Monday, January 6, 2014


Problem link: SPOJ Problem Set (classical): 9952. 111…1 Squared

Interesting and fun problem. This is one of those problems that you can sense a pattern from miles away. Just do some bruteforce and print the patterns. You can use pen and paper too, but Python is surely a better option when you have it. All I did is write some bruteforce in my python interpreter, and the pattern is instantly visible, here is the output of f(n)2 for n = 1 to 50:


Beautiful, isn't it?

Saturday, January 4, 2014


Problem link: SPOJ Problem Set (classical): 10810. Its a Murder!

Given a sequence of integers (at most 105 integers ranging from 0 to 106. You have to go from left to right, and for each position, you have to add the sum of all the numbers before current position which are strictly smaller than the number in current position.

Well, if the numbers where sorted, then we could do it more easily, i.e. keep an array for cumulative sum, and then calculate the answer in O(n) time. However, this is not the case. So, what can we do? According the problem, you have to maintain the cumulative sum anyway. So for each number in the sequence, if we keep adding them one by one, we can break down the problem in two parts. Let's think of a data structure which keeps cumulative sums, and we can add numbers anywhere and still maintain the sum. Segment tree / or binary indexed tree could come handy in this situation, where, the later one is more straight forward and less memory hungry. Now the steps are:

1 ⇒ Query: When a number is to be added, what is the sum of numbers smaller than current one? Note, as we are adding one by one in the order they appear, so the question whether there are any numbers which came after current number is eliminated. It is guaranteed that, when you are adding the ith number, all the numbers already present in the data-structure came before position i.

2 ⇒ Update: Once you have taken the partial sum for current number, it is now time to add the number in proper place, and update the cumulative sum structure. Here, clearly, appropriate position means, the position where the number would be placed when sorted. Now, we can do two things here. (a), we can sort the number and give each number an unique id to indicate its position in the sorted array. And (b), as the numbers are up to 106, we can use the numbers as their indices or positions in the sorted array. It is faster and the memory overhead is not that of a big issue here.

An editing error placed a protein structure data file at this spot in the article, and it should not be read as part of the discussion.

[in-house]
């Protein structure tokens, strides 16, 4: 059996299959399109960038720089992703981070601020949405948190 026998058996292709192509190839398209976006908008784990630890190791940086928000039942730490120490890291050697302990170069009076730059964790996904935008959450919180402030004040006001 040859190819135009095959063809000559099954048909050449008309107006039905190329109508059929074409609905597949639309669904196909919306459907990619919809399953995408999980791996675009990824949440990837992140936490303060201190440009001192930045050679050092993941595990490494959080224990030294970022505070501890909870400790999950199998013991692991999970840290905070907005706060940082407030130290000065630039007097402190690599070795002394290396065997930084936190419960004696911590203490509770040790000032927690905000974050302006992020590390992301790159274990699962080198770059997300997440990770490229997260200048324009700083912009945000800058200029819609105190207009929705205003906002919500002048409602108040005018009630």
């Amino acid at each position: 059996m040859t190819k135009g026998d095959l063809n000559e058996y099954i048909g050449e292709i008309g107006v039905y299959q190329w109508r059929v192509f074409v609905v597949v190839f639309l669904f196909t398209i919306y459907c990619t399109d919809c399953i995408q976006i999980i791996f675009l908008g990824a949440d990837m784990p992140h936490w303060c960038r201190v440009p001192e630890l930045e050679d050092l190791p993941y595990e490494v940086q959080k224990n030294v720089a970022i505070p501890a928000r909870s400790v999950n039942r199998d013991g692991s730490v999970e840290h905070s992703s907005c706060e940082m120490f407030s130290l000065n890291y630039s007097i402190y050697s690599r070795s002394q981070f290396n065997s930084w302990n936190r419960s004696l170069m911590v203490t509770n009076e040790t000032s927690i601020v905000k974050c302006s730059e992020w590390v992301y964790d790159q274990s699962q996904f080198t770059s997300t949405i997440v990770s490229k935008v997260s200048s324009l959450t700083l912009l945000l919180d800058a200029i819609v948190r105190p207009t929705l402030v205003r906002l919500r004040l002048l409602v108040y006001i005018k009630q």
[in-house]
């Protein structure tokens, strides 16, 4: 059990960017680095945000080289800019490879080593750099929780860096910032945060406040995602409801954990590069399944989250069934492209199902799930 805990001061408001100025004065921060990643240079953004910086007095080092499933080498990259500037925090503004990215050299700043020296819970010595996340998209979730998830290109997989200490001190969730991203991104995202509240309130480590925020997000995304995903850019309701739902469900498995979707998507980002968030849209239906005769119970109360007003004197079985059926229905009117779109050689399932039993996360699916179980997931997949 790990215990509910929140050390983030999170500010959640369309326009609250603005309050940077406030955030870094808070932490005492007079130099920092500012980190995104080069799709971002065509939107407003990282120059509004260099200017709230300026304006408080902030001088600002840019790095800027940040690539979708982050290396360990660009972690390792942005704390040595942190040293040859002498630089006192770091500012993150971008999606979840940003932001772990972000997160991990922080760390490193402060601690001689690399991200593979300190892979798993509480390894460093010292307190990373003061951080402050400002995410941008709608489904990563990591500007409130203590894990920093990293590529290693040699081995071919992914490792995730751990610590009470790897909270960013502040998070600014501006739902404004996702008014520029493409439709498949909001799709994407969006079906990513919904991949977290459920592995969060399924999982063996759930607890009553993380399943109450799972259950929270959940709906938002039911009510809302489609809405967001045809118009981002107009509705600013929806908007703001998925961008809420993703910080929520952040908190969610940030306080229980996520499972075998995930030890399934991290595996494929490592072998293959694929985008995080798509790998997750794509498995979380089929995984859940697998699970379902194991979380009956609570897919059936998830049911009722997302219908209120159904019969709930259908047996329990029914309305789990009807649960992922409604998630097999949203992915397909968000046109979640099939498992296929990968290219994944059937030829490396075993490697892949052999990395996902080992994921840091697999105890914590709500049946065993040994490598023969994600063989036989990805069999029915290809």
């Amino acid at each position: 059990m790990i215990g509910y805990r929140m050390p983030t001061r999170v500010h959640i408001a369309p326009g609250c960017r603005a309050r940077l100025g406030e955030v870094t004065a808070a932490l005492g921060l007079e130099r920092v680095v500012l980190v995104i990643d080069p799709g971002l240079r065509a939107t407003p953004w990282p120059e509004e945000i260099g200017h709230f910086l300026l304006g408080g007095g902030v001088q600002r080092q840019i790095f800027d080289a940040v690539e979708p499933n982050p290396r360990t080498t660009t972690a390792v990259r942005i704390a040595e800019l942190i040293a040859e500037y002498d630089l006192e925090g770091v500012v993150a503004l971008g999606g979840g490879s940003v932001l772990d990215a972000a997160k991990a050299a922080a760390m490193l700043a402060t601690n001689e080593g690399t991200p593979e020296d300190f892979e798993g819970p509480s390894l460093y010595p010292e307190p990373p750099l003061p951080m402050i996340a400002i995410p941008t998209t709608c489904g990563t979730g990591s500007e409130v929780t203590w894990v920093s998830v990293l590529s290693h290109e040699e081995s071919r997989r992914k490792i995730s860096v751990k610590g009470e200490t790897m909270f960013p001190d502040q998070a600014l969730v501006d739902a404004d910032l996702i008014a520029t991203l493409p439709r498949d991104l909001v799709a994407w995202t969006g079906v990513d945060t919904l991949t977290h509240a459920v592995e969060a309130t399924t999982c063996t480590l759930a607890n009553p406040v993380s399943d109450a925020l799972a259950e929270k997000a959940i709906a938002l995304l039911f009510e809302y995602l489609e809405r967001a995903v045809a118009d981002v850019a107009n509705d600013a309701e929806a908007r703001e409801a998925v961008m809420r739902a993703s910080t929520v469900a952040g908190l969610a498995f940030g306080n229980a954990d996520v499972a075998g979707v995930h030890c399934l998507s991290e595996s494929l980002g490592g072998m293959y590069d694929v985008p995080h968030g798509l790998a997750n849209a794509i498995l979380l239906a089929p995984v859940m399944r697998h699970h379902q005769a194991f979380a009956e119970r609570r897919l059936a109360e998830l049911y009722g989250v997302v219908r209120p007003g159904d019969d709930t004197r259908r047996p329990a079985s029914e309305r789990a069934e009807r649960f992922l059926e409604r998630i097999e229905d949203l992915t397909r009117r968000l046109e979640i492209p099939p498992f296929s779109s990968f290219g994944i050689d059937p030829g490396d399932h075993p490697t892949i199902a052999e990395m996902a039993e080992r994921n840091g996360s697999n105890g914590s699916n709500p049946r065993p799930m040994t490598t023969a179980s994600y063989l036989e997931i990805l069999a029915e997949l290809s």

Now, here are two more things to be taken care about, (a), there can be duplicate numbers, and (b), 0 can be present in the input sequence, which can cause some trouble if you use BIT. However, (a) is handled naturally, because the problem wanted you to add only strictly smaller numbers, so it doesn't matter if you add same numbers in the same positions. There will be no query points in-between the equal numbers. And for (b), there is really no need to worry about 0, cause it contributes nothing at all, just ignore 0.

So, the overall algorithm looks like the following:

for each number ai:
    if ai > 0:
        ans += BIT_Query(ai - 1)
        BIT_Update(ai, ai)

Here: BIT_Query(pos) returns the sum up to position pos and BIT_Update(pos, val) adds val in pos in the BIT structure. Solutions involving the segment tree is also similar. Just keep the tree of total sums, whenever you are trying to add a number, read the partial sum, and then update the structure.

Happy coding..

Wednesday, January 1, 2014


Problem link: SPOJ Problem Set (classical): 17659. Time to get a job

This problem should go to the Riddle section or what-so-ever, not worthy for classical. Just reverse the bit string.


Problem link: SPOJ Problem Set (classical): 17707. Constructible Regular Polygons